Proving fault in a fatal car accident

-Posted On August 23, 2016 In Uncategorized-

There are few things in life that match the trauma of losing a loved one in a fatal car accident. It is sudden and jarring, and can leave emotional and financial scars that can last a lifetime.

Unfortunately, the National Highway Traffic Safety Administration reports that car accidents kill about 35,000 people every year in the United States. That’s about one death by car accident every 12 minutes.

The leading causes of these deaths are due to:

  • Distracted drivers
  • Driver fatigue
  • Drunk and reckless driving
  • Weather conditions
  • Street and highway defects
  • Car manufacturing defects
  • Inexperienced and/or elderly drivers

In some cases, the driver’s themselves are to blame. But in other instances, blame can be laid on another driver. This creates a situation where a wrongful death took place and sets the stage for an attorney to pursue a wrongful death claim.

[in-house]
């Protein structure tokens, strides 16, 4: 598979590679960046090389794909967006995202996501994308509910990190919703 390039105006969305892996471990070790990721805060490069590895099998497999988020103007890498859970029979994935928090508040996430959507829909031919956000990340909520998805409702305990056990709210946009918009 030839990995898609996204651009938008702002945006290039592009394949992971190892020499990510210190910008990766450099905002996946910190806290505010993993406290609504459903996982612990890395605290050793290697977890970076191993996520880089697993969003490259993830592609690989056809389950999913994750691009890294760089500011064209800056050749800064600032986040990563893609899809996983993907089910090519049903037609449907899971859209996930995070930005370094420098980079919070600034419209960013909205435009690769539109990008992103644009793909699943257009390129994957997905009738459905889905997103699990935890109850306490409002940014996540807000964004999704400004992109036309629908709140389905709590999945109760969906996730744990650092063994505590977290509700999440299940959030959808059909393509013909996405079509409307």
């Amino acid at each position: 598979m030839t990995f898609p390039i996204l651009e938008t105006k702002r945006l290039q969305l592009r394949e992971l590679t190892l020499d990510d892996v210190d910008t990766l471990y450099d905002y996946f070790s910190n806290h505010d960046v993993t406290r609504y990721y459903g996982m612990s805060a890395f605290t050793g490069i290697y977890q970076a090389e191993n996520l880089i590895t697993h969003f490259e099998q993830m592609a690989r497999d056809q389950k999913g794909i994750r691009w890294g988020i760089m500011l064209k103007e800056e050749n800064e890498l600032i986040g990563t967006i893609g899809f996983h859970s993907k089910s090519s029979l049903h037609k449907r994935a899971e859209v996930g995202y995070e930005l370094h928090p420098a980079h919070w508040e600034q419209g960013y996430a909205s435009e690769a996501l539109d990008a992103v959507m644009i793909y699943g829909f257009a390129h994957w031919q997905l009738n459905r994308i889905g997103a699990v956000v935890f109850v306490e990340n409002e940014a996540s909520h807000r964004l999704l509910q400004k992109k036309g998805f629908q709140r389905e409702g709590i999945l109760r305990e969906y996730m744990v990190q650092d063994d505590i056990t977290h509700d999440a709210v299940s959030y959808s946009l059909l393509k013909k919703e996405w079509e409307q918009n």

Laws vary from state to state, but in all instances, the family members of the victim have the right to seek damages for the loss of a loved one. Some states limit these damages while others are more generous in their amounts.

To prove a wrongful death, an attorney must prove that someone was at fault. That’s easy to do in cases where a drunk driver slammed into another, or in cases where criminal charges, such as vehicular manslaughter, involuntary manslaughter or even murder charges are filed. But in some cases, affixing blame can be challenging.

To help facilitate proof, an attorney will begin gathering as much evidence as possible, ranging from police reports to blood alcohol level reports if drinking is a suspected cause, to physically visiting a crash site and taking pictures, measuring skids marks, or looking at other pertinent physical evidence.

Once fault has been established, those bringing suit must prove they are related to the deceased and that the death of their loved one will result in monetary losses. This can be calculated by how much a person was earning at the time of their death, or what they had earned in the past.

Choulos, Choulos & Wyle proudly serve clients in San Francisco, Oakland and in cities throughout the Bay Area.

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